International Research Journal of Finance and Economics
 Issue 109
 May, 2013
Financial Markets and the Financing Choice of Firms: Empirical Analysis of Emerging Market Countries JKM
Najeb Masoud
This study attempts to extend knowledge of the role of financial market development in the financing choice of firms in developing countries using cross-sectional regression estimator with a dynamic-panel approach for 219 firms listed on the three emerging countries during the period 1990-2012. Capital structure studies have generally been aimed at studying the determinants of optimal leverage. Empirically, the focus is, however, on studying the association between observed leverage and a set of explanatory variables. Various theories, namely, the trade-off, pecking order and agency theories, are deployed to explain and predict the signs and significance of each factor identified by Ragan and Zingales (1995) and Booth et al. (2001). The pioneering work of Modigliani and Millar, and many scholars revealed that the financial leverage is one of the most influencing factors in determining the firm growth.
Keywords: Financial markets, Financing choice of firms, MM theory, Trade-off theory, Pecking order theory, Agency theory, Cross-sectional regression and GMM estimation, Emerging markets
Is the Policy Regime of Turkish Economy Fiscal or Monetary Dominant?
Gulcin Tapsin and Aycan Hepsag
Intertemporal public budget constraint is the starting point to determine the dominant regimes of the monetary and fiscal policy. According to this constraint, while the regimes having an obligation to change the primary surpluses in order to limit the debt accumulation at the data price level of fiscal authority are called Monetary Dominant regimes, the regimes in which the primary surplus is determined independently from real public liabilities or real interest payments are defined as Fiscal Dominant regimes. The purpose of this study is to reveal monetary and fiscal dominant policies of Turkish economy, analyzing the relationship between primary deficit and public liabilities; primary deficit and current interest rate. Within this study, Turkish economyís data belonging to the period between 1989:1 and 2011:4 are analyzed empirically with the causality analysis of Toda-Yamamoto. The empirical findings support that the policy regime is fiscal dominant in Turkish economy.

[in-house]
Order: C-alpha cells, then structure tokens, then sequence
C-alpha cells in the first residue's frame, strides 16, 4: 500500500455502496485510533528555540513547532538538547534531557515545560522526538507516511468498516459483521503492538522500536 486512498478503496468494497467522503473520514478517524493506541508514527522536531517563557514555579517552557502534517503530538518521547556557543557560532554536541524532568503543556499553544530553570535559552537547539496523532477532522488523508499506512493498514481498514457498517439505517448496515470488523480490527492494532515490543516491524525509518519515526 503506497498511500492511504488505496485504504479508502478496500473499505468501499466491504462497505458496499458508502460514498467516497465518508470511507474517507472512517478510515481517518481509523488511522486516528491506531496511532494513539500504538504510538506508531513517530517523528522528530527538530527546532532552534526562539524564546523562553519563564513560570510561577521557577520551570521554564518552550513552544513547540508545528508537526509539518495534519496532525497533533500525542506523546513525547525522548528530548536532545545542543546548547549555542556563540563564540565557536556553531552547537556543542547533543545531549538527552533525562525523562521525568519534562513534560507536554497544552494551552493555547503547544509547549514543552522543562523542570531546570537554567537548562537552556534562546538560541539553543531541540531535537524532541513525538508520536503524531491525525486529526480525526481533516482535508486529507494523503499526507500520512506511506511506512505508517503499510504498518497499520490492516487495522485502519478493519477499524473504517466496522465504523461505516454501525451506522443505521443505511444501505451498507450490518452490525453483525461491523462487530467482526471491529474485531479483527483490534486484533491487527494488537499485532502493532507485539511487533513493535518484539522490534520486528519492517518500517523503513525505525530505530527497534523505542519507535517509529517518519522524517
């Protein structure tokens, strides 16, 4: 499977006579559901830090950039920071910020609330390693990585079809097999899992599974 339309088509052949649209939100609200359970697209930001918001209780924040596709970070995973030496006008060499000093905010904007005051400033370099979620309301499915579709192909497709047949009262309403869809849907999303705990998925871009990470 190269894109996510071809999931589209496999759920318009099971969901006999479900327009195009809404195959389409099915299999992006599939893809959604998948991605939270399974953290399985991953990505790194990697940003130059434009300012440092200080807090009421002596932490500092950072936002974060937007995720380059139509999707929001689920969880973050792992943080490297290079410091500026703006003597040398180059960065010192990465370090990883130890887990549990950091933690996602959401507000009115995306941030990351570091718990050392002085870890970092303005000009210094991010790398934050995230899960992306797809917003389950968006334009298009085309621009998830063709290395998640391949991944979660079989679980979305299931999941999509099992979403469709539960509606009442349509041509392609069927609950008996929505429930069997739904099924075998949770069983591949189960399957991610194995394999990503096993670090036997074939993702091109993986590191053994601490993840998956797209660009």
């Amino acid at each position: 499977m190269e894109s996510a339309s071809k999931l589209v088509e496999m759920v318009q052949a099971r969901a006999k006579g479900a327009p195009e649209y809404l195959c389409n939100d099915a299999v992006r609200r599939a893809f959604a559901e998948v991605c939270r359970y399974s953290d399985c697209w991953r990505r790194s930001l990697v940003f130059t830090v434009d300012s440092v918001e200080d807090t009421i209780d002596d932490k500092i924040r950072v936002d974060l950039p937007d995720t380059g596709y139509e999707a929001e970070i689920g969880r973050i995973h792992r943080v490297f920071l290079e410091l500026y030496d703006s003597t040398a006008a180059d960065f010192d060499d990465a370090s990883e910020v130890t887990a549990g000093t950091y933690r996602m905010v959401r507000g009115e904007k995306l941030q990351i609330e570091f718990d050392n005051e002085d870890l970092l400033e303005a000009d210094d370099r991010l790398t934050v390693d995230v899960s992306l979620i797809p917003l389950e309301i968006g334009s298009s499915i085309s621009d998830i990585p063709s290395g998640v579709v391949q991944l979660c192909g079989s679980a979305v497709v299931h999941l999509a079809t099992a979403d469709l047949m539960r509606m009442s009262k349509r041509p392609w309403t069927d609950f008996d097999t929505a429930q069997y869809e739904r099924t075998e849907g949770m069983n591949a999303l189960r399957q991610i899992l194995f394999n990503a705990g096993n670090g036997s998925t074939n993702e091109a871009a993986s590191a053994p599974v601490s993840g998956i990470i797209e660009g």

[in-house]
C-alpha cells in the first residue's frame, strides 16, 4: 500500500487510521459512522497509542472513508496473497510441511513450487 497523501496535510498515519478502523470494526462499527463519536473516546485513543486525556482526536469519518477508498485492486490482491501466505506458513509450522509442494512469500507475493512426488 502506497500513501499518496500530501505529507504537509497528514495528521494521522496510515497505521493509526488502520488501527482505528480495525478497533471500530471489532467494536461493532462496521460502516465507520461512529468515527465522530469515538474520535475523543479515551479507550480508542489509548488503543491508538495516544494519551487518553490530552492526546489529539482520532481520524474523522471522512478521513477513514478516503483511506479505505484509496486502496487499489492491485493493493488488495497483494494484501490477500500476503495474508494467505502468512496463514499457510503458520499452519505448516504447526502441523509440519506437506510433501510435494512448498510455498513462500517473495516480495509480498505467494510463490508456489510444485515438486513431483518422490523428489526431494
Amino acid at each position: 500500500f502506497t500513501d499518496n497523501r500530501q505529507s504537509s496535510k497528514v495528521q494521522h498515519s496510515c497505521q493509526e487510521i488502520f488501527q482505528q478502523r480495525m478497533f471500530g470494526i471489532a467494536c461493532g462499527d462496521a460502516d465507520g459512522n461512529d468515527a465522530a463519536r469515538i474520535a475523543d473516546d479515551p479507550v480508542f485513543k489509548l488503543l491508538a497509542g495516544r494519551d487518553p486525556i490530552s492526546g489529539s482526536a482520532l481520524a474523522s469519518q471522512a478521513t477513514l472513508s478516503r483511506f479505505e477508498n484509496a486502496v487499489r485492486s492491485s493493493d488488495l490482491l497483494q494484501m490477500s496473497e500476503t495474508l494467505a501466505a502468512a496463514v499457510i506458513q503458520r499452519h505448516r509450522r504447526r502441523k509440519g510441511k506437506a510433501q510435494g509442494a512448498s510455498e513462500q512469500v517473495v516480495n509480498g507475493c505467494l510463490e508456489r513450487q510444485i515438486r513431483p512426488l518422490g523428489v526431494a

Keywords: Fiscal Dominant, Monetary Dominant, Policy Regime, Causality, Toda-Yamamoto
JEL Classification Codes: C32, E42
The Dependence Structure between the Foreign Exchange Rates during the 2008 Financial Crisis: A Time-Varying Copula Approach
Chin-Wen Wu, Chou-Wen Wang and Ming-Hsiu Liao
Using time-varying copulaĖGARCH models with skewed generalized t (SGT) and generalized hyperbolic (GH) innovations, this paper investigates co-movement among foreign exchange (FX) rates during the 2008 financial turmoil. Daily data of FX rates for Euro/USD, British Pound/USD, and Japanese Yen/USD support using the symmetric time-varying Student-t copula as the best model to capture the co-movement of FXs during the post-crisis period. Different from the results of Chakrabarti and Roll (2002), we reveal that the time-varying correlations in pre-crisis period are virtually higher when compared to those in post-crisis period, indicating that the linkage among FX rates weakened after the 2008 financial turmoil.
Keywords: Co-movement, Time-Varying Copulas, GARCH Model, Non-Gaussian Distribution, 2008 Financial Turmoil
Competitiveness in the Caribbean and Central America
Delisle Worrell, Kevin Greenidge and Shane Lowe
This study investigates the impact of price competitiveness and other factors such as global aggregate demand, investment and technology, on the growth of tradable output in the Caribbean and Central America. We use a measure of price competitiveness which reflects the structure of the tradables sector of each country, and the fact that these small economies are price takers on the global market. We find that global aggregate demand is the only significant driver of tradable growth, taking into account both the magnitude of the estimated effects and their statistical significance. The impact of price competitiveness is insignificant.
Keywords: Competitiveness, Exchange Rate, Small Open Economy, Relative Price
Jel Classification Codes: F41, open economy macroeconomics, F42, economic growth of open economies, F47, forecasting and simulation: models and applications